WASHINGTON (Reuters) - The United States sanctioned a Syrian businessman on Wednesday who it said was a middleman for oil sales between Islamic State and the Syrian government, the latest salvo in an effort to cut off the flow of funds to the militant group.
The U.S. Treasury Department said in a statement that it had also sanctioned three other individuals for providing support to the Syrian government, and businesses linked to them, including a Russian bank.
The measures, the latest round of sanctions related to the ongoing civil war in Syria, freeze any U.S. assets and prohibit Americans from transactions with the targets.
Islamic State, which has been described by U.S. officials as the wealthiest terrorist group of its kind, is believed to derive much of its funding from oil fields seized from the Syrian government. IS sells the oil through long-standing smuggling networks, experts and officials say.
The government of Syrian President Bashar al-Assad has also agreed to purchase IS oil, a Treasury official said last year.
The U.S. Treasury said it was targeting Syrian businessman George Haswani, who it said “serves as a middleman” for oil purchases by the Syrian government from Islamic State. His company, an engineering and construction firm, was also sanctioned.
The European Union sanctioned Haswani in March, and at the time, he denied the accusation that he bought oil from IS militants for the Syrian government, telling Reuters by phone that the EU had no evidence to back up the claim and should instead look for intermediaries he said were smuggling oil to Turkey on Islamic State’s behalf.
The United States has used financial and military tools to target the finances of Islamic State, which this month took credit for a coordinated assault on Paris that left 130 people dead. Last month, the U.S. military launched air strikes concentrating on the group’s oil facilities in Syria in a campaign dubbed “Tidal Wave II.”
Defense officials estimate the group was earning $47 million in oil sales prior to October and that the campaign has reduced that amount by about 30 percent. [L1N13H0O1]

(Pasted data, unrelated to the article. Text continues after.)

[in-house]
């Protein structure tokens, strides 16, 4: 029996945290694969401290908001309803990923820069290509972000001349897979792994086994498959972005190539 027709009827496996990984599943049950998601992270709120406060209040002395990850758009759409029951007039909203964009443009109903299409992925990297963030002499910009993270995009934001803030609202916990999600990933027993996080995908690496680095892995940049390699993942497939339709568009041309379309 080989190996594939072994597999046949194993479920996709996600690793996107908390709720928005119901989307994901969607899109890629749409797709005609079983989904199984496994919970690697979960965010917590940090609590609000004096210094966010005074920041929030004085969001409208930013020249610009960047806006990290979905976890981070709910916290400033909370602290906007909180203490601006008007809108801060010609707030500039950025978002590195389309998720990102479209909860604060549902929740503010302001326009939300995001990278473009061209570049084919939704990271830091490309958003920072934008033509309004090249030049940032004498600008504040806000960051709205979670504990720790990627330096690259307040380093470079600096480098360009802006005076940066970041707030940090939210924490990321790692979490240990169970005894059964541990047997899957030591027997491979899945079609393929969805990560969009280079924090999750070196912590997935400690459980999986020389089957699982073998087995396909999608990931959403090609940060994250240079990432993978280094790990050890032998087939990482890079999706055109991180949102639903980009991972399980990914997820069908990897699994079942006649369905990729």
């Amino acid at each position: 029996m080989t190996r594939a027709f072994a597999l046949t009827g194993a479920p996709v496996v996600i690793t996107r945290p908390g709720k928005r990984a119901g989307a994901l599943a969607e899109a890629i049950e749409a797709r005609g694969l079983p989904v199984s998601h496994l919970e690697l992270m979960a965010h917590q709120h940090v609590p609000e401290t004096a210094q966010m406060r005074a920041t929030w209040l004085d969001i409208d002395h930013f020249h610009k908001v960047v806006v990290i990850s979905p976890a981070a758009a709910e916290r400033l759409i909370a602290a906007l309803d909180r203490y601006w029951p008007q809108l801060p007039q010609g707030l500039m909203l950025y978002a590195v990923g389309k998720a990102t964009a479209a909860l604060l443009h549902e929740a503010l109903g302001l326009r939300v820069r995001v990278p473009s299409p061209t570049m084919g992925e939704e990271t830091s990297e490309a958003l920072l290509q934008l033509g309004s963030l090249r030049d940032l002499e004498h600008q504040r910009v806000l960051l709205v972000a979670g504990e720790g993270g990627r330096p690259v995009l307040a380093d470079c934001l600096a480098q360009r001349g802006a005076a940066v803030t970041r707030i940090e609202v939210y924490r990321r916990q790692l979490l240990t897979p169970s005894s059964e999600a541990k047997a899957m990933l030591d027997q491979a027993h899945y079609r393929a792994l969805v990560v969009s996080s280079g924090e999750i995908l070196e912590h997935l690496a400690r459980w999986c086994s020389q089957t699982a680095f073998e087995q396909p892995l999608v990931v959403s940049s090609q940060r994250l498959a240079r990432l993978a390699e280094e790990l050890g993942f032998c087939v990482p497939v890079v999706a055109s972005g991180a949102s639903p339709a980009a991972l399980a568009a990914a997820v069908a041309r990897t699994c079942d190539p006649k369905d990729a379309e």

The U.S. sanctions also target Mudalal Khuri, who the Treasury said assisted or acted on behalf of the Syrian government, its central bank, and central bank officials, and represents Syrian government interests in Russia.
Kirsan Ilyumzhinov, who the Treasury said is a wealthy Russian businessman and president of the World Chess Federation, was also sanctioned for helping the Syrian government. Russian Financial Alliance Bank was targeted for being controlled or owned by Khuri and Ilyumzhinov.
Russian Deputy Foreign Minister Sergei Ryabokov, referring to the sanctions on Wednesday, said Washington should stop playing “geo-political games,” RIA news agency reported.
Ilyumzhinov denied the U.S. Treasury’s allegations, Russian news agencies also reported on Wednesday.
“I want to emphasize that I have never had any kind of commercial interests in Syria or Iran,” he told Russia’s Interfax news agency.
He told RIA he planned to visit the United States next week to sign a contract to hold the World Chess Championships next year in New York.
Reuters was unable to reach Khuri or Russian Financial Alliance Bank for comment.
Additional reporting by Susan Heavey in Washington and Jack Stubbs in Moscow; Editing by Alan Crosby
Our Standards: The Thomson Reuters Trust Principles.